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The Europeanization of Industrial Relations in the Service Sector

Problems and Perspectives in a Heterogeneous Field


Stefan Rüb and Hans-Wolfgang Platzer

The service sector has not always received the attention it merits in industrial relations research when set against its enormous economic significance. One factor in this is certainly the highly diverse nature of services. Research attention has also lagged behind long-standing processes of transnationalization undertaken by service sector companies and the challenges these pose for policy and practice in the field of employment relations. This study by Stefan Rüb and Hans-Wolfgang Platzer represents a pioneering effort to remedy this gap. Through six named company case studies, Rüb and Platzer explore the scope and background for transnational employee relations conflicts and the mechanisms that have emerged to resolve and anticipate these, highlighting the complex relationships between employee representatives, management and trade unions.
The choice of case studies aims to capture a broad range of service sector employment, in terms of both working conditions and employment relations arrangements. As well as covering a number of key sectors, the choice of home countries of the selected firms also aims to capture the impact of national influences for the main industrial relations models in Europe. Overall, the study offers insights into the complexities of the Europeanization of company-level industrial relations in a dynamic field now also confronted by the convulsions unleashed by the Eurozone crisis.
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Chapter 4: Accelerated development of European industrial relations after the establishment of an SE: The case of Allianz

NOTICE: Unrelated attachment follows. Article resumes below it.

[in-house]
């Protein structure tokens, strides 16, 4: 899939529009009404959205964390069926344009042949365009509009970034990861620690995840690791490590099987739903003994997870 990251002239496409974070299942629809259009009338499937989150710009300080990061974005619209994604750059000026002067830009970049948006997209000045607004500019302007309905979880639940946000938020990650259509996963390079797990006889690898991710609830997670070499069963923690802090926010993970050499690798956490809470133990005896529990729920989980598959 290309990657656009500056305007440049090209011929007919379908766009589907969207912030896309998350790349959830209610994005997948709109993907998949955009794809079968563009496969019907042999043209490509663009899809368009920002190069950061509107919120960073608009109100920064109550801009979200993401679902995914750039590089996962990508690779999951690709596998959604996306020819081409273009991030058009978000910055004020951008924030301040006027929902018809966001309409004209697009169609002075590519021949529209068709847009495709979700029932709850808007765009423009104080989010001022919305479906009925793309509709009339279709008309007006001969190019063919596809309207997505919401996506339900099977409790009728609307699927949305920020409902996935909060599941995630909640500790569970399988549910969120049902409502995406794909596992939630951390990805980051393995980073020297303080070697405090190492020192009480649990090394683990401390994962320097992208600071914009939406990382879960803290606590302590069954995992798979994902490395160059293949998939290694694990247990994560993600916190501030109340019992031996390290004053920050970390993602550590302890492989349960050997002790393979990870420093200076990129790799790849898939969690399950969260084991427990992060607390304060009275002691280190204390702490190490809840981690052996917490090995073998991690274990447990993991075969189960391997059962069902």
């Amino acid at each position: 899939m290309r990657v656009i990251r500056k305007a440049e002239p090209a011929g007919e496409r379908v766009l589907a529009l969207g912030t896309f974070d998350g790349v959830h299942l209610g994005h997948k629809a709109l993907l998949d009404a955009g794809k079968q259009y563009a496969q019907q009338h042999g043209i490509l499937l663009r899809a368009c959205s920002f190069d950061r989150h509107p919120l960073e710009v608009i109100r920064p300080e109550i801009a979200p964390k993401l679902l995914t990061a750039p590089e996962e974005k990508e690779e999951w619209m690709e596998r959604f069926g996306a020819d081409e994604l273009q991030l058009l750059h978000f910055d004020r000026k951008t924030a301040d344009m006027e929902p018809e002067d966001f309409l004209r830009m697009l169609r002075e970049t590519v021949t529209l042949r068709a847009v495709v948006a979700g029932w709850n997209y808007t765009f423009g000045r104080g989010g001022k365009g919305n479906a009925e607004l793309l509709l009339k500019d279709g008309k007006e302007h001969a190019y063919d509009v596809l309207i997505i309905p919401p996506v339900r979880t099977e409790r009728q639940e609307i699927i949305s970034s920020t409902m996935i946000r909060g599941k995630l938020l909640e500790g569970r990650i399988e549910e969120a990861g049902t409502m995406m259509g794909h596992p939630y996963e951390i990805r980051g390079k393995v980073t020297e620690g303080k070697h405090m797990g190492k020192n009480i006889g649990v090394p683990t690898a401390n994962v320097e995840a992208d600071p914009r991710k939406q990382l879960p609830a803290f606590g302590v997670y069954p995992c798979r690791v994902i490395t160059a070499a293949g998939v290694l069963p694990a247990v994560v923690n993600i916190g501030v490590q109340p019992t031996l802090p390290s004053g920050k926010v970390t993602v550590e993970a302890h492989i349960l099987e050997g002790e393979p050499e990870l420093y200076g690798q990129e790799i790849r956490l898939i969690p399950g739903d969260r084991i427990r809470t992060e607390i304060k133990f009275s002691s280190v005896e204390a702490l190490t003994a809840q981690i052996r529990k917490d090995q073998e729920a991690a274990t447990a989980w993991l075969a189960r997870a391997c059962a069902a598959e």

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Accelerated development of European industrial relations after the establishment of an SE: The case of Allianz

4.1 Allianz SE

Allianz SE is the holding company of Allianz Group, and one of the largest insurance undertakings in the world (Wikipedia, 2014a). In 2012, the company, which has 144,000 employees, had total revenues of €106.4 billion and a profit (net income) of €5.5 billion (Allianz Group, 2012). The company headquarters are in Munich, Germany.

The insurance business consists of two basic segments: property and casualty insurance, and life and health insurance. Each has a wide product portfolio. The group also has an asset management business that includes PIMCO and AllianzGI.1

Allianz has traditionally been a decentralized organization, with most of its business undertaken by national subsidiaries. One factor behind this decentralized approach is Allianz’s strategic priority of responsiveness to national differences in insurance markets. A further element is the legacy of Allianz’s international expansion strategy since the 1980s, which consisted in acquiring companies abroad that were well-positioned ← 71 | 72 → with a strong market presence, where possible the market leader, so that there was no subsequent need to engage in internal restructuring (INT Allianz CM DE 3–13).

In order to make better use of the scale advantages of an international group structure, Allianz embarked some time ago on creating shared services to handle cross-divisional functions such as IT and accounts for a number of...

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